Pittsburgh Writers Project

On Saturday Sept. 12th, 2009 I had the privilege of speaking at the Green Tree Public Library in Pittsburgh, PA (my hometown) to the Pgh. Writers Project. My 2-hour lecture presented an overview of how I researched materials for my book on Fredericksburg's historical churches and ten tips for conducting effective research and applying it to any genre. The transcripts of my lecture are below:

Pittsburgh Writers Project website

Before I begin, I want to thank Pilar and your group for the gracious invitation to speak here today. In my work I get to lecture at universities and museums fairly often, and I cover a variety of history-related topics, but it's a real treat when I get to stand to a room full of my peers and talk specifically about our craft. Before I was a historian, I was first and foremost, a writer.

Today is also a homecoming of sorts for me. I was born and raised just down the street from here on Parkedge Road. My parents still live there. Even today I distinctly remember my mother taking me to the original Green Tree Library, which was located in the old Borough Building over where Boston Market is located and also to the second facility which was on the same lot. I checked out Bruce Catton's "This Hallowed Ground" so many times the librarian eventually told me I couldn't renew it.

This building we are in now used to be part of Manilla School and I went to 4th thru 6th grade here, the last class to do so. My 6th grade history teacher Mr. Good first ignited my interest in American history and I actually made my first trip to Gettysburg that year. It was an event that would change the course of my life both personally and professionally.

For our discussion today I am going to present two parts. The first will breakdown how I do what I do. These are my steps for historical research and writing. The second will hopefully provide some tips that you can apply in your own work, no matter what genre you write. I'll also be happy to answer any questions you have at the end.

Of course as a historian, research is the backbone and the foundation of everything I do. And I happened to pick two specialties over the course of my career that absolutely demands accuracy. My first big break came with Baseball-Almanac where I went on to write close to 400 pieces over the course of 6 years. In many cases these were very large projects where I would spend months researching and recapping every World Series or every All-Star Game from the beginning up to that point. In all I penned 5 of their major archive sections that are still used online to this day.

The work was challenging, and tedious, and for a baseball fanatic like me, awesome. That said, no matter how hard we tried there were always readers out there who had forgotten more about baseball than we would ever know. We called these people the "trekees" (after the Star Trek enthusiasts) and many had either attended these games, or memorized the box scores, because they would find the most minuscule errors and blast us for them. In baseball history, stats and source material must always be validated. Luckily as an almanac we were always able to update our stuff.

What this taught me is that our readers in many cases can be our best editors and we must take the time to listen to them. It can be a humbling experience, but it ultimately makes our work better.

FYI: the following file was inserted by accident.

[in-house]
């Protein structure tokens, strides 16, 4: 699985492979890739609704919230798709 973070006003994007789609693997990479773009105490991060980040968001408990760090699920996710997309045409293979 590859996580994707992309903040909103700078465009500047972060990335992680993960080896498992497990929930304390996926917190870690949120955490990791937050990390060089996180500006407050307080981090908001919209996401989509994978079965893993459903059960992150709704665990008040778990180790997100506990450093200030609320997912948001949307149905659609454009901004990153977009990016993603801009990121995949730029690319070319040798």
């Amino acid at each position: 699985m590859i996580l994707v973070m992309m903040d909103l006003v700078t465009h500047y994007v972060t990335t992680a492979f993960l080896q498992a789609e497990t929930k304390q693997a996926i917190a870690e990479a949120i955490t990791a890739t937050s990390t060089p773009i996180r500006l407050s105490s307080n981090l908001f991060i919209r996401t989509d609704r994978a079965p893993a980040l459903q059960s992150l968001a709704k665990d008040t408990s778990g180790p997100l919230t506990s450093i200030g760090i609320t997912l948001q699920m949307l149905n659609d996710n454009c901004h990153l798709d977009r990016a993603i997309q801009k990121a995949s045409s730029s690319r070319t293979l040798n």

The same goes for my work on the Civil War. People's ancestors who fought in the conflict sometimes have knowledge that surpasses that of the National Park Service or heritage organizations because they lived it firsthand and passed those stories down through the years in their diaries and letters home.

As a historian I consider myself in a way a custodian of the legacies of those who came before us. It's a tremendous privilege and responsibility, so I always make accurate research a top priority. In addition, our findings may become reference for a future study and bad reference breeds bad history.

So let's talk specifically about my process. I'd like to briefly take you through the procedure I used for one of my recent books. This one is about Fredericksburg's historic churches. I'll begin by reading you the cover copy:

"Houses of the Holy" recalls stories of rebellion, racism and reconstruction as experienced by Secessionists, Unionists

and the African American population in Fredericksburg's landmark churches during the Civil War and Reconstruction eras. Using a wide variety of materials compiled from the local National Park archives, author Michael Aubrecht presents multiple perspectives from local believers and nonbelievers who witnessed the country's "Great Divide." Learn about the importance of faith in Fredericksburg through the recollections of local clergy such as Reverend Tucker Lacy; excerpts from slave narratives as recorded by Joseph F. Walker; impressions of military commanders such as Robert E. Lee and "Stonewall" Jackson; and stories of the conflict over African American churches.

When The History Press first approached me to publish a regional title I had no intention of ever writing one. That said, after one of their Commissioning Editors 'pitched' me, I spent a little time talking to my friends up at the National Park Service and we collectively decided that a study of our area's landmark churches during the Civil War and Reconstruction period was a perfect subject matter. Why? Because it had never been done before. My commitment therefore had to be true as I was the first to tackle a collective history on this subject.